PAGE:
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How to Open a Barre Studio in 2021

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Barre workouts first shaped up on the scene in 1959, and today they’re a popular choice of exercise. The workout incorporates elements of yoga, pilates, and dance, using ballet techniques. Classes can be found at boutique gyms, barre-specific studios, and franchise locations across the world.

Perhaps you’re passionate about barre and have been a teacher at another studio for a while, but you’re starting to think about opening up your own business. If you’ve never opened your own fitness business before, it can be hard to know where to start, as there’s a lot to consider. There’s everything from building up your membership base, finding a suitable studio space, sourcing equipment, business insurance, and generating a steady lead-flow for your studio.

Here, we’ll go over everything you need to know about opening a barre studio in 2021. Before we dive in, we’ll take a quick look at why barre has become such a popular choice of workout and 3 successful brands to inspire you. Skip ahead to: 

Why is Barre So Popular?

Barre promises members “long-lean muscles” and offers a fun and challenging workout for people of all ages and fitness levels. The exercise became hugely popular back in 2015, and according to Audra Skaates, founder and owner of the Main Barre in Downtown LA, this is down to how inclusive barre is: “it’s completely inclusive. Everyone can do it. It’s not intimidating. And it’s about flexibility and tiny movements.”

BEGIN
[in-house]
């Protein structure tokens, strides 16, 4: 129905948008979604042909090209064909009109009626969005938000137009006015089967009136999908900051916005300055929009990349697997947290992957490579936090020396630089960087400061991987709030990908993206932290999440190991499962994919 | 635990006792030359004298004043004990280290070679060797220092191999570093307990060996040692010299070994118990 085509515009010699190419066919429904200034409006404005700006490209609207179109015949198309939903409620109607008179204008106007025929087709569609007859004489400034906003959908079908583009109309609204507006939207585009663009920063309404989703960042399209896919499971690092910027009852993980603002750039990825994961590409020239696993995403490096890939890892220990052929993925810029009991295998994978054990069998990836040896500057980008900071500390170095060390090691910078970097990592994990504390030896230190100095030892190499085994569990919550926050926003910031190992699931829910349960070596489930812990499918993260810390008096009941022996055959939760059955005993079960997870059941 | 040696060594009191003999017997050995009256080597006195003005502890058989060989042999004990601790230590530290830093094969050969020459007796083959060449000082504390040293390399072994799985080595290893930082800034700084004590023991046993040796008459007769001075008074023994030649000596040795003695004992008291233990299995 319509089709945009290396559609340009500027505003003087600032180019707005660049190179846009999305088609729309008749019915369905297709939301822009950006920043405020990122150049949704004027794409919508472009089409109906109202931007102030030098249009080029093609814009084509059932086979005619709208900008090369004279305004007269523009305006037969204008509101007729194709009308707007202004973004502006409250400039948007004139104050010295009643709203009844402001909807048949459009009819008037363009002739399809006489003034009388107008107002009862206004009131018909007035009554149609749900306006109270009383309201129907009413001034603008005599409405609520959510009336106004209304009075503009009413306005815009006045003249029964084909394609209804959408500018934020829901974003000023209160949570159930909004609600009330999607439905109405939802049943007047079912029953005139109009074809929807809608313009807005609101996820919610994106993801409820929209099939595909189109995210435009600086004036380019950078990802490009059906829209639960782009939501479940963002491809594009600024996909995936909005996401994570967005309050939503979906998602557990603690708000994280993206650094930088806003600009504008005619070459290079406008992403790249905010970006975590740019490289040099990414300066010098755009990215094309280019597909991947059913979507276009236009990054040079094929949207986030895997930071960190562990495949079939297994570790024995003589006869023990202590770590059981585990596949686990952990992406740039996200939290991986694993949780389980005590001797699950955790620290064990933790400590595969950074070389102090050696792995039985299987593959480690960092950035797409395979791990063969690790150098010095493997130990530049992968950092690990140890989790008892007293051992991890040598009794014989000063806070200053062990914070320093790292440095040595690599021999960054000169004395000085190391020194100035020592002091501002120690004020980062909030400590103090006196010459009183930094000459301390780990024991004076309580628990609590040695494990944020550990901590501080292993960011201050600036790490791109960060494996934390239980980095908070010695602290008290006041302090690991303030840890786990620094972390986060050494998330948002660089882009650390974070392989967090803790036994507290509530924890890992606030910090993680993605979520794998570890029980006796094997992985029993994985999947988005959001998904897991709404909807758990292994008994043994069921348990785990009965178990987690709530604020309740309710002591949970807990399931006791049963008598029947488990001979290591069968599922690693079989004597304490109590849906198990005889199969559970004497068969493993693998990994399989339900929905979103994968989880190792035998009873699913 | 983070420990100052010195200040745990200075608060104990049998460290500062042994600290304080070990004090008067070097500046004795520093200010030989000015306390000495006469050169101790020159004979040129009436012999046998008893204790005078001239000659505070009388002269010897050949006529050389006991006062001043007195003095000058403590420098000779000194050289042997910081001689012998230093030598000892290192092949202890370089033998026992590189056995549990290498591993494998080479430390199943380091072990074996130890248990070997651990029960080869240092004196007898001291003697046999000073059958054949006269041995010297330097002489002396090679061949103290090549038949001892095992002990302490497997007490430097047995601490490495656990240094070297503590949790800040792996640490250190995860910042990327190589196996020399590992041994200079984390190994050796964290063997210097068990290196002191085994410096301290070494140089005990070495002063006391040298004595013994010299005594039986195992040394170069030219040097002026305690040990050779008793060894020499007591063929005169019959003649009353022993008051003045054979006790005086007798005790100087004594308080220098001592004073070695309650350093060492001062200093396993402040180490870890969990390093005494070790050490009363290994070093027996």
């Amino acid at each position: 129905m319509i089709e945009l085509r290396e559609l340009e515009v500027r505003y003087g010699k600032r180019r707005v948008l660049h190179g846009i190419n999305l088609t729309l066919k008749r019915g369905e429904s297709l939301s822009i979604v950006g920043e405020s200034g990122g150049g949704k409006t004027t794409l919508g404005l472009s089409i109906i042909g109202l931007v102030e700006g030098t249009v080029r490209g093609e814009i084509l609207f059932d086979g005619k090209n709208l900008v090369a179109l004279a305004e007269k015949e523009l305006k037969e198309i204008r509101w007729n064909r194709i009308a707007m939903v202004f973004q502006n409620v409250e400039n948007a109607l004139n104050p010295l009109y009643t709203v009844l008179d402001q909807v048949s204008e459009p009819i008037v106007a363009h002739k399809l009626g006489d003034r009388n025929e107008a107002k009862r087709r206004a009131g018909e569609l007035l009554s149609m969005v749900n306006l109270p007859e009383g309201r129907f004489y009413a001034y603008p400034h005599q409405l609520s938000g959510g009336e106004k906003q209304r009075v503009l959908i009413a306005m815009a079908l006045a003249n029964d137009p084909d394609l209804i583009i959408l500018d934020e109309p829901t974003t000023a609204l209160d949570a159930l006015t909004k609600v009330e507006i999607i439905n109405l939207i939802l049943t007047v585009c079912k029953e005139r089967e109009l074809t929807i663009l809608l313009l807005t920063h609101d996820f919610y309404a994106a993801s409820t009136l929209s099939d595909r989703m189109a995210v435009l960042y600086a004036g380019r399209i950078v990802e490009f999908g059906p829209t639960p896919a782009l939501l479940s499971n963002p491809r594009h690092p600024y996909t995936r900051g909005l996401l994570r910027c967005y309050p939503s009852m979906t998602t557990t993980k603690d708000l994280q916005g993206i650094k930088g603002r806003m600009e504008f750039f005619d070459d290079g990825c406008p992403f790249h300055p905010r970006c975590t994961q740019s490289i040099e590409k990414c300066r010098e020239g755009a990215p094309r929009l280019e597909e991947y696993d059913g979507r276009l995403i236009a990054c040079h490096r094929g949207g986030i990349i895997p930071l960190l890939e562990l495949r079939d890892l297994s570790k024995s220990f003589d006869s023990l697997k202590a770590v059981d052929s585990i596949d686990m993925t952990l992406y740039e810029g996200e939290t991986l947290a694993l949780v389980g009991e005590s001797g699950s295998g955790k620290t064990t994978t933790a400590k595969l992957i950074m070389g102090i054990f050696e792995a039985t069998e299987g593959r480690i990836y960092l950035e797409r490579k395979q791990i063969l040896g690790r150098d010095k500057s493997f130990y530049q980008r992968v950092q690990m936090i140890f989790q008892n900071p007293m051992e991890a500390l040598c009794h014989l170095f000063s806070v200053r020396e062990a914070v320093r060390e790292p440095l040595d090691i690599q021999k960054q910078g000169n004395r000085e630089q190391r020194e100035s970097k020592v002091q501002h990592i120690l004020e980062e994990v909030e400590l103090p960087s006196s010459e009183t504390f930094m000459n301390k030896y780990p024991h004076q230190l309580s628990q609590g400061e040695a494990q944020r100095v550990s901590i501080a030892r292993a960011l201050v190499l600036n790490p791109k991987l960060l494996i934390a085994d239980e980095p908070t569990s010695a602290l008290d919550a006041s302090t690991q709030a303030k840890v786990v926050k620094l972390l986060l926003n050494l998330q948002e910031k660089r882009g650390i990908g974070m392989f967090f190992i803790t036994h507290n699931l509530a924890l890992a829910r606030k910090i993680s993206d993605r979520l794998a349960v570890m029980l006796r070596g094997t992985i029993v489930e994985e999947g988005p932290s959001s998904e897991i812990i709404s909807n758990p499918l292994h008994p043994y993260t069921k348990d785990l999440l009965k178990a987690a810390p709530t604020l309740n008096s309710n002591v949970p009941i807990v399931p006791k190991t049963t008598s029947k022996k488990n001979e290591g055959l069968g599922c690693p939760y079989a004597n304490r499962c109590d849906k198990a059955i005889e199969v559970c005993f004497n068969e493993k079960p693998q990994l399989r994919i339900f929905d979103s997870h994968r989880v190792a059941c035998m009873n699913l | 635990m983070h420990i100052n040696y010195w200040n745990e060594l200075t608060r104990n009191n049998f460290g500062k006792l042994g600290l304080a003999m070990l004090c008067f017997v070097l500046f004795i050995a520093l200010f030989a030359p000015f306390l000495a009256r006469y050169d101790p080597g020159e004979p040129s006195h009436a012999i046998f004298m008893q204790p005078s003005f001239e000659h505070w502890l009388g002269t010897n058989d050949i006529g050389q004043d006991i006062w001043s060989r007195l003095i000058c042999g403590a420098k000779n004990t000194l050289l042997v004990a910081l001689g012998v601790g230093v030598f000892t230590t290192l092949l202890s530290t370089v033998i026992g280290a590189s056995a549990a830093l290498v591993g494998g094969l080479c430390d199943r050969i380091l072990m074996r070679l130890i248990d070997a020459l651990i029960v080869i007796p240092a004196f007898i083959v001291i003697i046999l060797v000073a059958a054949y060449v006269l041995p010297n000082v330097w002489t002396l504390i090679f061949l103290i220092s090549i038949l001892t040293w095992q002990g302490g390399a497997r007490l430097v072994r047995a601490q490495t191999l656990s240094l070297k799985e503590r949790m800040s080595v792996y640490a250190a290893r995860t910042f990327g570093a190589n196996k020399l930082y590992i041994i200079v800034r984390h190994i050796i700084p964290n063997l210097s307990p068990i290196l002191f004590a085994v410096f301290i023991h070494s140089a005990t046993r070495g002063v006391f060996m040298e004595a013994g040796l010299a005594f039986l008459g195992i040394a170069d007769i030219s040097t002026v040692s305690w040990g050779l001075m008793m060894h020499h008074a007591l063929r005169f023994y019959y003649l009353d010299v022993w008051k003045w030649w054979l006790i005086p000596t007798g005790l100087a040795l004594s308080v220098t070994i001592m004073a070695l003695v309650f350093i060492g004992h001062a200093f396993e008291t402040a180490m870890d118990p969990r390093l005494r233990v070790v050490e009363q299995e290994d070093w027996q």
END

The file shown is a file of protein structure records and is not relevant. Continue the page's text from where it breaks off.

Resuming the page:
Because of the growing interest, now is a great time to get involved and build your own Barre business. Naturally, starting any fitness business requires a lot of hard work, but you can reach your goals with the right planning and strategies. Next, we’ll take a look at some successful studios around the world to give you some inspiration. 

3 Successful Barre Brands Across the World

1. Physique 57


Physique 57 was one of the first barre-focused boutique fitness studios to pop up in New York City in 2006. Today, the brand has studios across the world, offering a new boost to barre workouts. 

Physique 57 has also developed both an on demand and live stream offering. On demand servies promise over 300 cardio and strength barre workouts for people of every fitness level and adaptable to any space. The virtual live streaming classes follow the same strictured format of an in-person session. 

2. Pure Barre


Pure Barre is probably one of the best-known barre brands, with almost 550 locations open across North America. The franchise provides its signature Pure Barre Class, alongside tailored sessions to suit different experience levels and classes to target specific areas of the body. 

With over 120k followers on Instagram, the brand has built an exceptional global presence through content designed to inspire and motivate women across the world. The brand now also integrates with the Apple Watch, enabling members to track their progress by tracking class start times and setting class names as an activity type in the Apple Health app to better capture performance data.

3. Studio Fire


Alongside nutrition services, Studio Fire’s well-rounded offering is designed to encourage members to move intuitively. Classes range from hot and cool yoga, barre, meditation, HIIT, and stretch classes. 

The studio is located in Columbia, South Carolina, with a broader business concept at the same premises. The Well Collective is a plant-focused cafe, smoothie bar, and lifestyle boutique, and the combined businesses make the facility a one-stop shop for all things wellness in the local community. We’ll refer back to this successful fitness business for some tips on starting your own studio in the next section.